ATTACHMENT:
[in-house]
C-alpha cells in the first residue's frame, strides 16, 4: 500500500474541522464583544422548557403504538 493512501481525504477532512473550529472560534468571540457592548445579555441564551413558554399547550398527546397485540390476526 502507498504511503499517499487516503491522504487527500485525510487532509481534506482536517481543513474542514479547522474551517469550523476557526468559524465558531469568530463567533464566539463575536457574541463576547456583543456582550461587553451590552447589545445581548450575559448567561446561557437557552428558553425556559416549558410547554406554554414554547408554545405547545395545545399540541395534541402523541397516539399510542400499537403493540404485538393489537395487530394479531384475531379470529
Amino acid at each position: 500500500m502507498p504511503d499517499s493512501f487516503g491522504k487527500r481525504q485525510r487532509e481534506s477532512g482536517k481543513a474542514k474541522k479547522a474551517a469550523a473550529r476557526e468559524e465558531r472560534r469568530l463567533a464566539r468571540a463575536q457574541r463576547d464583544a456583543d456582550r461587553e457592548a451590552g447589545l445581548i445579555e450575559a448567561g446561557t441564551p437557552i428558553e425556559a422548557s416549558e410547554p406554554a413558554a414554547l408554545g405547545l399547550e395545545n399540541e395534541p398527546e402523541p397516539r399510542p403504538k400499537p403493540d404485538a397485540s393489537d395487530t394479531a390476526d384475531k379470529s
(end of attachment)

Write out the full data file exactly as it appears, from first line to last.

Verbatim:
[in-house]
C-alpha cells in the first residue's frame, strides 16, 4: 500500500474541522464583544422548557403504538 493512501481525504477532512473550529472560534468571540457592548445579555441564551413558554399547550398527546397485540390476526 502507498504511503499517499487516503491522504487527500485525510487532509481534506482536517481543513474542514479547522474551517469550523476557526468559524465558531469568530463567533464566539463575536457574541463576547456583543456582550461587553451590552447589545445581548450575559448567561446561557437557552428558553425556559416549558410547554406554554414554547408554545405547545395545545399540541395534541402523541397516539399510542400499537403493540404485538393489537395487530394479531384475531379470529
Amino acid at each position: 500500500m502507498p504511503d499517499s493512501f487516503g491522504k487527500r481525504q485525510r487532509e481534506s477532512g482536517k481543513a474542514k474541522k479547522a474551517a469550523a473550529r476557526e468559524e465558531r472560534r469568530l463567533a464566539r468571540a463575536q457574541r463576547d464583544a456583543d456582550r461587553e457592548a451590552g447589545l445581548i445579555e450575559a448567561g446561557t441564551p437557552i428558553e425556559a422548557s416549558e410547554p406554554a413558554a414554547l408554545g405547545l399547550e395545545n399540541e395534541p398527546e402523541p397516539r399510542p403504538k400499537p403493540d404485538a397485540s393489537d395487530t394479531a390476526d384475531k379470529s